February 3, 2023

Study Reveals Unexpected Effects of Toxoplasmosis in Wolves

2 min read

It is a well-known disease and dreaded by pregnant women. However, toxoplasmosis would have unexpected effects… in wolves.

Toxoplasmosis is a disease caused by a parasite transmitted by felines.
More than one third of human beings are infected by this parasite. It is, in most cases, benign except for immunocompromised people or the fetus. Hence the advice given to pregnant women to avoid direct contact with cats or to eat badly cooked meat.

In wolves, this parasite would have effects on their behavior: a wolf infected by Toxoplasma Gondii is more likely to impose itself as a pack leader. This is the result of a study conducted in the United States in Yellowstone Park, where researchers followed more than 200 wolves and about 60 cougars, which can transmit the parasite. Infected animals are more aggressive, more independent and more adventurous than their fellow wolves. These are traits of pack leaders. According to the researchers, wolves affected by the parasite are 46 times more likely to have a leadership role.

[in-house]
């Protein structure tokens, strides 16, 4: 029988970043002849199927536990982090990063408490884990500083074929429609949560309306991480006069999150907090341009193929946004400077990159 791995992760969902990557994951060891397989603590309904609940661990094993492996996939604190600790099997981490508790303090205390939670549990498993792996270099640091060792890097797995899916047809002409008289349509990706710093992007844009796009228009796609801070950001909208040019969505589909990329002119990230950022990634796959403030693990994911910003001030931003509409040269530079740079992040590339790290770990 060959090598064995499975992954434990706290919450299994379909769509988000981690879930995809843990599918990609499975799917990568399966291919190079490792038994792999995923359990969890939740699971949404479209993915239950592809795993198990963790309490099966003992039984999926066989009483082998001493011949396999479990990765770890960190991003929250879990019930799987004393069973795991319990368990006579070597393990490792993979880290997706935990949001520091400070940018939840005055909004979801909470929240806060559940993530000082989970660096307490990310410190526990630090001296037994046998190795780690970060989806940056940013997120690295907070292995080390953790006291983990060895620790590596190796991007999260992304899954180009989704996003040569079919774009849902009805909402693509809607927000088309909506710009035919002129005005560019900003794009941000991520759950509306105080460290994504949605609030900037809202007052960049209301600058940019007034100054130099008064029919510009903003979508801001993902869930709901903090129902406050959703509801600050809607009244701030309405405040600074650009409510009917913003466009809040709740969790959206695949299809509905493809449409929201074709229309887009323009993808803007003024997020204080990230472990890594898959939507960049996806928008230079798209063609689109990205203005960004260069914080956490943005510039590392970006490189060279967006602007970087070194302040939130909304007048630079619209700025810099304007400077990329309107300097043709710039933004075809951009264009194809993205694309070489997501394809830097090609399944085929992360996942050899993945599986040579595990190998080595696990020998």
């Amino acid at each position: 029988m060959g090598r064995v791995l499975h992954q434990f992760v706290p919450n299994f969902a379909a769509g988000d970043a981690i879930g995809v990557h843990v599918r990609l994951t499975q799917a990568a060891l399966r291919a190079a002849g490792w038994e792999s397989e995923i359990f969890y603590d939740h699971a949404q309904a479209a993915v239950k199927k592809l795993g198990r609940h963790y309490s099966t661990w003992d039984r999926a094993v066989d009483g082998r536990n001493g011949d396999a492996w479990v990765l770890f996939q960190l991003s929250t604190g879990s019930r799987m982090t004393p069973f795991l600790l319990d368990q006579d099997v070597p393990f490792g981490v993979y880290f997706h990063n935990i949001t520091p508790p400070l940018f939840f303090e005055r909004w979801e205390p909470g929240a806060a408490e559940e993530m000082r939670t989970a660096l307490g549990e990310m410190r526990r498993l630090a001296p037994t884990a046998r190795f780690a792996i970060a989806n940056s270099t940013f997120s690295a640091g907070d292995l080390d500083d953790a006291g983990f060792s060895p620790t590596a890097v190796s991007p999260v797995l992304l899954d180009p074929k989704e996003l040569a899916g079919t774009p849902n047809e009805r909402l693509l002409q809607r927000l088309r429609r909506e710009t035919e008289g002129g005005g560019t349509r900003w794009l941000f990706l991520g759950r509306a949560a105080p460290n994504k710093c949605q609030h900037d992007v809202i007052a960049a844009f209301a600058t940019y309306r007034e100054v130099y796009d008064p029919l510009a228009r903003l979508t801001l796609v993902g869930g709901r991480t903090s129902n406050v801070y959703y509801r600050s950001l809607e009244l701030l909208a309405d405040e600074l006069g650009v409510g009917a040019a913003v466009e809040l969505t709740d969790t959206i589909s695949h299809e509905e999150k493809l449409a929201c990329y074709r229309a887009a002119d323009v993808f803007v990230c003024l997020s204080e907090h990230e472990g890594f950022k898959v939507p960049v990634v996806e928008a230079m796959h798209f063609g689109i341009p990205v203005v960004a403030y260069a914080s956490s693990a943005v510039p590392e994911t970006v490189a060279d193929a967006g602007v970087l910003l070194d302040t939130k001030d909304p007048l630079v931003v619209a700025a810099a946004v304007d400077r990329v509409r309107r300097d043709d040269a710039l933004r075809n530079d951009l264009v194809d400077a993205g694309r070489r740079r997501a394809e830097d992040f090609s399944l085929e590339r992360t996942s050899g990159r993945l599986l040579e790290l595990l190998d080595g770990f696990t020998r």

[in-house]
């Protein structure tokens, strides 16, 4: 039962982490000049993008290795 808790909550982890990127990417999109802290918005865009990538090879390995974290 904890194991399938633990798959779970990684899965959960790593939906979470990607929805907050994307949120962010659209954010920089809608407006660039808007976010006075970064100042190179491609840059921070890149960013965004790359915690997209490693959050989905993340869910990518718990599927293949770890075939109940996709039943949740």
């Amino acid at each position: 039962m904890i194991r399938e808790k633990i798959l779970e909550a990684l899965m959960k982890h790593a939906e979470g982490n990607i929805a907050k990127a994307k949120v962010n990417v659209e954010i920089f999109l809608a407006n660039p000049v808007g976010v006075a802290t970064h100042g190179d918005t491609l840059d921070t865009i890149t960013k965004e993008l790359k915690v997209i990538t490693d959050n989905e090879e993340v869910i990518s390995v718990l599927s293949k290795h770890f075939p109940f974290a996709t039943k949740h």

Toxoplasmosis linked to psychiatric disorders

The parasite is known to affect the brain. It tends to increase the level of dopamine and thus reduce the feeling of fear. Moreover, scientists have already observed this phenomenon in other infected animals such as rodents or hyenas. Studies have shown that toxoplasmosis tends to make them less fearful. For example, mice are no longer afraid of cats, or hyenas are not afraid to visit lions.

It is hard to say that the same conclusions can be drawn for human beings,
but, indeed, scientists are trying to understand what the impact of the parasite may be on human behavior. They have managed to show links between toxoplasmosis and certain psychiatric disorders such as bipolarity, schizophrenia or obsessive-compulsive disorders. The parasite would contribute to the development of these pathologies. But, for the moment, no formal proof of a link between the two has been established and researchers continue to study the mysteries of this disease.